Videos Translated into Turkish
Less than 10% of plastic trash is recycled -- compared to almost 90% of metals -- because of the massively complicated problem of finding and sorting the different kinds. Frustrated by this waste, Mike Biddle has developed a cheap and incredibly energy efficient plant that can, and does, recycle any kind of plastic.
A 20min presentation that Peter Joseph used on TED. Note: This location contains only "official", fully proofread versions of the transcript & translations, whose sharing is encouraged. More will be added as they are completed at: (http://dotsub.com/view/906b58a9-4e2a-4515-afcf-c6cd8ef752a2). If your language is not yet represented here, consider helping these efforts by joining your language team at http://tinyurl.com/LTcontacts
The most complex ground-based astronomical observatory in the world, the Atacama Large Millimeter/submillimeter Array (ALMA), has officially opened for astronomers. The first released image, from a telescope that is still under construction, reveals a view of the Universe that cannot be seen at all by visible-light and infrared telescopes. More information: http://www.eso.org/public/announcements/ann11068/
How do we search for alien life if it's nothing like the life that we know? At TEDxUIUC Christoph Adami shows how he uses his research into artificial life -- self-replicating computer programs -- to find a signature, a 'biomarker,' that is free of our preconceptions of what life is.
Can the interests of an individual nation be reconciled with humanity's greater good? Can a patriotic, nationally elected politician really give people in other countries equal consideration? Following his TEDTalk calling for a global ethic, UK Prime Minister Gordon Brown fields questions from TED Curator Chris Anderson.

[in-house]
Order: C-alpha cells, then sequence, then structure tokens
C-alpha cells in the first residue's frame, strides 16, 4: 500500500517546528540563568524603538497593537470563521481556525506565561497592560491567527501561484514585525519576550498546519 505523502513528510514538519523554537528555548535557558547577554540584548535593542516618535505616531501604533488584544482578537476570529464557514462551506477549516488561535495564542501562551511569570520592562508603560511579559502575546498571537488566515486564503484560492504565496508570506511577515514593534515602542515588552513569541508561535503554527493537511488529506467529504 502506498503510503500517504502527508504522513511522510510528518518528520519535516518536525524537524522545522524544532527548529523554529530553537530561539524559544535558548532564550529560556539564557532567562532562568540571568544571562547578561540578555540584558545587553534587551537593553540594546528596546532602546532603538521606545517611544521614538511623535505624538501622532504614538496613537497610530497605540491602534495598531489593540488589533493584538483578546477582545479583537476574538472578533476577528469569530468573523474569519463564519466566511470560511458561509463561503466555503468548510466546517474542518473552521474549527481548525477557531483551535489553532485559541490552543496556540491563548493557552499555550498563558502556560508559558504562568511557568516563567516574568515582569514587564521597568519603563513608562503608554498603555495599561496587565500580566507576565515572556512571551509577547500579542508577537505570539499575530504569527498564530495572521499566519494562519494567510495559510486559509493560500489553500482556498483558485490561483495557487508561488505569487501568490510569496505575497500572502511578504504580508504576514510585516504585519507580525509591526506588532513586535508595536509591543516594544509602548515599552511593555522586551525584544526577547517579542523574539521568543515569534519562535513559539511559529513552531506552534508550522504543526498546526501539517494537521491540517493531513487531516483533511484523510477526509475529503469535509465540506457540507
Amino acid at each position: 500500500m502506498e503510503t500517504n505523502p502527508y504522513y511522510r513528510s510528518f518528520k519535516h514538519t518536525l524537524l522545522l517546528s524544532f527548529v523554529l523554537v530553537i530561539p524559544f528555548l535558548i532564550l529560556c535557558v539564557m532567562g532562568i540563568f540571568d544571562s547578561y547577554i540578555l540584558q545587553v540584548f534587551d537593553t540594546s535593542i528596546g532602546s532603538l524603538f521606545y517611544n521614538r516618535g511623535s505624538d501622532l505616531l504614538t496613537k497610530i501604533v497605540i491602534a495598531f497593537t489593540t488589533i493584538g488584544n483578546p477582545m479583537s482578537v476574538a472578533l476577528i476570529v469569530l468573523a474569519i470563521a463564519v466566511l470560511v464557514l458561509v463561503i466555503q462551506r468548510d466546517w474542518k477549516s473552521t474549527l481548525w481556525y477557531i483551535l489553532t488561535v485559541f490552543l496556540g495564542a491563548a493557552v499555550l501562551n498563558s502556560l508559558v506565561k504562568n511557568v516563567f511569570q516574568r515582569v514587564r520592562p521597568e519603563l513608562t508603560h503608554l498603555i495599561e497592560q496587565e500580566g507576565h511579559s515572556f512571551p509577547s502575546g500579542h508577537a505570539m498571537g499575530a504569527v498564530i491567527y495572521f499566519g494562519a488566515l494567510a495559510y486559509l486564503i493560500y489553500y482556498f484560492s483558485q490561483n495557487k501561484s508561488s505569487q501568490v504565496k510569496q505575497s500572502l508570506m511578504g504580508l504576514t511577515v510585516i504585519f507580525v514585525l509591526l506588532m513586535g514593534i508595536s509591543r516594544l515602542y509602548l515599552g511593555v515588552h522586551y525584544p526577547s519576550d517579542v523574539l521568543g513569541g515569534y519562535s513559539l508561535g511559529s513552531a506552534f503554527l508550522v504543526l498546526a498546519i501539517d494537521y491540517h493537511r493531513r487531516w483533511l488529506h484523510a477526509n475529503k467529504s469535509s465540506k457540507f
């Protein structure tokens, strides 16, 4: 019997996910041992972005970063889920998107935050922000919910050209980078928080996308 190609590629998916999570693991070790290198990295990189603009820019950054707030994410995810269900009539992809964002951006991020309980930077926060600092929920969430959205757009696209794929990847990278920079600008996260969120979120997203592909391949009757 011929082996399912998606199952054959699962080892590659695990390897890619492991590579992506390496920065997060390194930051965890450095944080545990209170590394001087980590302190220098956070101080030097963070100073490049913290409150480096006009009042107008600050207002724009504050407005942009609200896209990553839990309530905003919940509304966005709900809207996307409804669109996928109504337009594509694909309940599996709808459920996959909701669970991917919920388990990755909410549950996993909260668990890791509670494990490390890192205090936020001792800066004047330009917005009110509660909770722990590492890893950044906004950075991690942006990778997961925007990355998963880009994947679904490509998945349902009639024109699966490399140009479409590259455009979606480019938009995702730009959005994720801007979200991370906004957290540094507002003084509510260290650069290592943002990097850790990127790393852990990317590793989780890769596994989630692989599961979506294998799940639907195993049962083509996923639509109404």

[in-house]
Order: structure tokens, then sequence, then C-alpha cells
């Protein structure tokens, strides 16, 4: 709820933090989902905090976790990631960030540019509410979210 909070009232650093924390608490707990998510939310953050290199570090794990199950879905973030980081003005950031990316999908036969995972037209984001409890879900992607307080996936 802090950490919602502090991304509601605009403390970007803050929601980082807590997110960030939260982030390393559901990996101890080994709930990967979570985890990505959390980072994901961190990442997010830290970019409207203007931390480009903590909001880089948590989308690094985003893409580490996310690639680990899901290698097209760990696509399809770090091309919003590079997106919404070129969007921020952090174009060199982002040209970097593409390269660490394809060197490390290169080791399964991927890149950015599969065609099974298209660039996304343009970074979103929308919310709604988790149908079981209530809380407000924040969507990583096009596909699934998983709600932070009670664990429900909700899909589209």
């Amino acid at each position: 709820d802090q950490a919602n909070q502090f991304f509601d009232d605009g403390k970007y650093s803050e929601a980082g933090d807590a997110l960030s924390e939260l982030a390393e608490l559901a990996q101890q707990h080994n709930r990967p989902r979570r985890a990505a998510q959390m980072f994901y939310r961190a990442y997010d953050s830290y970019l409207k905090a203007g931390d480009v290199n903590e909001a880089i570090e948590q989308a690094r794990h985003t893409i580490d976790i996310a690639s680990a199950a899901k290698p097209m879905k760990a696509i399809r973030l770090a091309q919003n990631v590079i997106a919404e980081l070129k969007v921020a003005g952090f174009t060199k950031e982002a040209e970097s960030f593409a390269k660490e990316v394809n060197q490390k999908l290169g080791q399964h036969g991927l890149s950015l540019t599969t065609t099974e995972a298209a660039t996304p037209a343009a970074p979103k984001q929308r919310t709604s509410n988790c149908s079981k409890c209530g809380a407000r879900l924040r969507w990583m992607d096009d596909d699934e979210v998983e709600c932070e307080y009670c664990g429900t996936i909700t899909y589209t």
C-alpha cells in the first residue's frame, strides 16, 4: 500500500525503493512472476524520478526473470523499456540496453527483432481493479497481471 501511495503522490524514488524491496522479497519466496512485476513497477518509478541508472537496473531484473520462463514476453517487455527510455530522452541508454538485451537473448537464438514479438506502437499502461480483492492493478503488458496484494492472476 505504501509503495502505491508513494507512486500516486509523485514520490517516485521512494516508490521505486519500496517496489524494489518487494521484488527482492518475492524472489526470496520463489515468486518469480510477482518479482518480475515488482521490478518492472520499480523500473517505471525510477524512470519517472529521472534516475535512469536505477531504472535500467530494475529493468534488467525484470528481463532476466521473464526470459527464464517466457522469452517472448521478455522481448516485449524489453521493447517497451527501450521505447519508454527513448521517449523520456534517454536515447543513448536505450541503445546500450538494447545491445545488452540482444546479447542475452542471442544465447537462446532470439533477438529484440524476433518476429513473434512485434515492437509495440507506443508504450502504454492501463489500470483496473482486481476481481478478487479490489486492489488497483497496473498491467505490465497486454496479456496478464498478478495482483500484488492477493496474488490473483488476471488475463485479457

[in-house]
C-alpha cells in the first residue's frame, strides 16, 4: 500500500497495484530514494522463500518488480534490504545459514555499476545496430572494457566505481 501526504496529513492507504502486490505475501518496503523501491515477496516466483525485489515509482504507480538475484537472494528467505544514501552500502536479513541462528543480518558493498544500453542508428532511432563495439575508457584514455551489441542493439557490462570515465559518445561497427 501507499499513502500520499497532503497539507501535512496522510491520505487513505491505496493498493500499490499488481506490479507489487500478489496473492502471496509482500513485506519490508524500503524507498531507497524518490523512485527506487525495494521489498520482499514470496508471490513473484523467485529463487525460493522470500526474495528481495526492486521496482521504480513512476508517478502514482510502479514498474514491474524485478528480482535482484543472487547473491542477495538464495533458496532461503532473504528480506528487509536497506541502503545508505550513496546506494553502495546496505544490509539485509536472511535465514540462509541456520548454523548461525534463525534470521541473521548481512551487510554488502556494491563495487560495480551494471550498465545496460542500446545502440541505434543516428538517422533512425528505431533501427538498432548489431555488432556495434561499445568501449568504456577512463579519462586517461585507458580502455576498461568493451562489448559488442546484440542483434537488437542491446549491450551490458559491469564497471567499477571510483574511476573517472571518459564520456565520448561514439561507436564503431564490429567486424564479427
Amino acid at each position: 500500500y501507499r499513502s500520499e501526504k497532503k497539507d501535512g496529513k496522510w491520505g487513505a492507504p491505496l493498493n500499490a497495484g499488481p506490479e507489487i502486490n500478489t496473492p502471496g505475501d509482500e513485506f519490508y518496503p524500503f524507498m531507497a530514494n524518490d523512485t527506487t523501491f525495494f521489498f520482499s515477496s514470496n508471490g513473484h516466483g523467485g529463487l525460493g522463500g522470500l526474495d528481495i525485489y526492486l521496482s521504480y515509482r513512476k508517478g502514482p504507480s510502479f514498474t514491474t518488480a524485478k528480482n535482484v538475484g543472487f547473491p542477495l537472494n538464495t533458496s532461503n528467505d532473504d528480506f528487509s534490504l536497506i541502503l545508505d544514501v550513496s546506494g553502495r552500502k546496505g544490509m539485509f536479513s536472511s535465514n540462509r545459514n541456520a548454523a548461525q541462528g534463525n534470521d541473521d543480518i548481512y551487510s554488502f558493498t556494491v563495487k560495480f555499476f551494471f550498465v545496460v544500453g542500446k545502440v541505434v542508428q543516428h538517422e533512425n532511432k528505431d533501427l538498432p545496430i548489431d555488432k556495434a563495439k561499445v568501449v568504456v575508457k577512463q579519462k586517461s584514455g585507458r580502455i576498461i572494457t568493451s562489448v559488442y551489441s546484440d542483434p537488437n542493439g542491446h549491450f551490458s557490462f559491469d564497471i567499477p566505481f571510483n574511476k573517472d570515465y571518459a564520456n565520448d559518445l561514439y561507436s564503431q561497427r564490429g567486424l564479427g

Some kids learn by listening; others learn by doing. Geoff Mulgan gives a short introduction to the Studio School, a new kind of school in the UK where small teams of kids learn by working on projects that are, as Mulgan puts it, "for real."
Jacque Fresco talks about the mechanisms of survival in the animal kingdom, evolution and his experience with religion. Note: This 'working location' is currently open for translation into all languages. Once acknowledged, all completed and proofread 'official' translations can be found at the Repository location at: http://dotsub.com/view/1704e1e0-e6cb-4e94-bce7-70ca4ed58c89. To join/help with these efforts: http://tinyurl.com/LTcontacts
Every day there are news reports of new health advice, but how can you know if they're right? Doctor and epidemiologist Ben Goldacre shows us, at high speed, the ways evidence can be distorted, from the blindingly obvious nutrition claims to the very subtle tricks of the pharmaceutical industry.
Modern medicine is in danger of losing a powerful, old-fashioned tool: human touch. Physician and writer Abraham Verghese describes our strange new world where patients are merely data points, and calls for a return to the traditional one-on-one physical exam.
Studies show that sketching and doodling improve our comprehension -- and our creative thinking. So why do we still feel embarrassed when we're caught doodling in a meeting? Sunni Brown says: Doodlers, unite! She makes the case for unlocking your brain via pad and pen.
What is killing the Tasmanian devil? A virulent cancer is infecting them by the thousands -- and unlike most cancers, it's contagious. Researcher Elizabeth Murchison tells us how she's fighting to save the Taz, and what she's learning about all cancers from this unusual strain. Contains disturbing images of facial cancer.
HIV is a serious problem in the DR Congo, and aid agencies have flooded the country with free and cheap condoms. But few people are using them. Why? "Reformed marketer" Amy Lockwood offers a surprising answer that upends a traditional model of philanthropy. (Some NSFW images.)
Have you played with Google Labs' Ngram Viewer? It's an addicting tool that lets you search for words and ideas in a database of 5 million books from across centuries. Erez Lieberman Aiden and Jean-Baptiste Michel show us how it works, and a few of the surprising things we can learn from 500 billion words.